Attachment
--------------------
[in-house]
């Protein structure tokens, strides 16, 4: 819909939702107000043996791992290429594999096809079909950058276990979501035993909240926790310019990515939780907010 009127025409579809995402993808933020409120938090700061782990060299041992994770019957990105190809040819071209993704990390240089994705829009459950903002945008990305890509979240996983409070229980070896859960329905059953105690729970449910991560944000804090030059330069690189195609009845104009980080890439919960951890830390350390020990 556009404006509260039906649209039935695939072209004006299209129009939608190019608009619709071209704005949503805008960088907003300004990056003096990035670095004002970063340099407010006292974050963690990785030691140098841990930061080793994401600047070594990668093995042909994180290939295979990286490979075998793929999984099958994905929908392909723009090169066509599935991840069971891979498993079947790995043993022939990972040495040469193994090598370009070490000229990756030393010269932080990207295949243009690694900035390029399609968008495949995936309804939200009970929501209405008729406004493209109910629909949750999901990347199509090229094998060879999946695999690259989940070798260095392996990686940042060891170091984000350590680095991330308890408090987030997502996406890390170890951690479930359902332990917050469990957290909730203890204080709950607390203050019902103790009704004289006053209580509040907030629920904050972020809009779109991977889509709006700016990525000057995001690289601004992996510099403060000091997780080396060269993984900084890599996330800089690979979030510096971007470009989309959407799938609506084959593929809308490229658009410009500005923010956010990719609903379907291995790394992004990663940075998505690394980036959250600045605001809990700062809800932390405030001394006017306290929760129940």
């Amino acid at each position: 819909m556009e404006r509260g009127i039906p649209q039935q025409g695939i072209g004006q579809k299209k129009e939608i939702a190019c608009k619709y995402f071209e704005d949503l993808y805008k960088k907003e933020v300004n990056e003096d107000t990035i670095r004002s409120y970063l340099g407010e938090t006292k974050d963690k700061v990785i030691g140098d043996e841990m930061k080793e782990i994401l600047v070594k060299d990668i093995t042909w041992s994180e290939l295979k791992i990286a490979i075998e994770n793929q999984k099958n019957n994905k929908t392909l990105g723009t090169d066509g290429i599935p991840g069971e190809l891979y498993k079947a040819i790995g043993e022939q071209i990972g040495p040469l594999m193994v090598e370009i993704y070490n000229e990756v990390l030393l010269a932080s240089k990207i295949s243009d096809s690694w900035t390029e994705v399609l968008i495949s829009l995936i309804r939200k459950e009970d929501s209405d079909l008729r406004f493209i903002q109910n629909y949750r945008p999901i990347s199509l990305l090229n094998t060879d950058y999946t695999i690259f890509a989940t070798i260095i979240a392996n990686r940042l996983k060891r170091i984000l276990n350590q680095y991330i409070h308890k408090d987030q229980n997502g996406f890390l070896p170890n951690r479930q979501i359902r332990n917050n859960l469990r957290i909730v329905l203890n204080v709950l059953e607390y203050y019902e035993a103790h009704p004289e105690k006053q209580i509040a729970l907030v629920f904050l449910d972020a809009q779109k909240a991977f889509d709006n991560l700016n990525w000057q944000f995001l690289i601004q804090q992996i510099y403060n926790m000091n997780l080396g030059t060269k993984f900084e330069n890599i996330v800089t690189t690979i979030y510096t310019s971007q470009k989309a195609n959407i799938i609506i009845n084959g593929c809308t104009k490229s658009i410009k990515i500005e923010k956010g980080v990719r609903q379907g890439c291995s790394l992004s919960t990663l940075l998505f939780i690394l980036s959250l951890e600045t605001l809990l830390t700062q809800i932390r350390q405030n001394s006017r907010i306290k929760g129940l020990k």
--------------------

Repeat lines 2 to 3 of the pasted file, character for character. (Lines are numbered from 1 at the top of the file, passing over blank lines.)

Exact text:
């Protein structure tokens, strides 16, 4: 819909939702107000043996791992290429594999096809079909950058276990979501035993909240926790310019990515939780907010 009127025409579809995402993808933020409120938090700061782990060299041992994770019957990105190809040819071209993704990390240089994705829009459950903002945008990305890509979240996983409070229980070896859960329905059953105690729970449910991560944000804090030059330069690189195609009845104009980080890439919960951890830390350390020990 556009404006509260039906649209039935695939072209004006299209129009939608190019608009619709071209704005949503805008960088907003300004990056003096990035670095004002970063340099407010006292974050963690990785030691140098841990930061080793994401600047070594990668093995042909994180290939295979990286490979075998793929999984099958994905929908392909723009090169066509599935991840069971891979498993079947790995043993022939990972040495040469193994090598370009070490000229990756030393010269932080990207295949243009690694900035390029399609968008495949995936309804939200009970929501209405008729406004493209109910629909949750999901990347199509090229094998060879999946695999690259989940070798260095392996990686940042060891170091984000350590680095991330308890408090987030997502996406890390170890951690479930359902332990917050469990957290909730203890204080709950607390203050019902103790009704004289006053209580509040907030629920904050972020809009779109991977889509709006700016990525000057995001690289601004992996510099403060000091997780080396060269993984900084890599996330800089690979979030510096971007470009989309959407799938609506084959593929809308490229658009410009500005923010956010990719609903379907291995790394992004990663940075998505690394980036959250600045605001809990700062809800932390405030001394006017306290929760129940």
């Amino acid at each position: 819909m556009e404006r509260g009127i039906p649209q039935q025409g695939i072209g004006q579809k299209k129009e939608i939702a190019c608009k619709y995402f071209e704005d949503l993808y805008k960088k907003e933020v300004n990056e003096d107000t990035i670095r004002s409120y970063l340099g407010e938090t006292k974050d963690k700061v990785i030691g140098d043996e841990m930061k080793e782990i994401l600047v070594k060299d990668i093995t042909w041992s994180e290939l295979k791992i990286a490979i075998e994770n793929q999984k099958n019957n994905k929908t392909l990105g723009t090169d066509g290429i599935p991840g069971e190809l891979y498993k079947a040819i790995g043993e022939q071209i990972g040495p040469l594999m193994v090598e370009i993704y070490n000229e990756v990390l030393l010269a932080s240089k990207i295949s243009d096809s690694w900035t390029e994705v399609l968008i495949s829009l995936i309804r939200k459950e009970d929501s209405d079909l008729r406004f493209i903002q109910n629909y949750r945008p999901i990347s199509l990305l090229n094998t060879d950058y999946t695999i690259f890509a989940t070798i260095i979240a392996n990686r940042l996983k060891r170091i984000l276990n350590q680095y991330i409070h308890k408090d987030q229980n997502g996406f890390l070896p170890n951690r479930q979501i359902r332990n917050n859960l469990r957290i909730v329905l203890n204080v709950l059953e607390y203050y019902e035993a103790h009704p004289e105690k006053q209580i509040a729970l907030v629920f904050l449910d972020a809009q779109k909240a991977f889509d709006n991560l700016n990525w000057q944000f995001l690289i601004q804090q992996i510099y403060n926790m000091n997780l080396g030059t060269k993984f900084e330069n890599i996330v800089t690189t690979i979030y510096t310019s971007q470009k989309a195609n959407i799938i609506i009845n084959g593929c809308t104009k490229s658009i410009k990515i500005e923010k956010g980080v990719r609903q379907g890439c291995s790394l992004s919960t990663l940075l998505f939780i690394l980036s959250l951890e600045t605001l809990l830390t700062q809800i932390r350390q405030n001394s006017r907010i306290k929760g129940l020990k």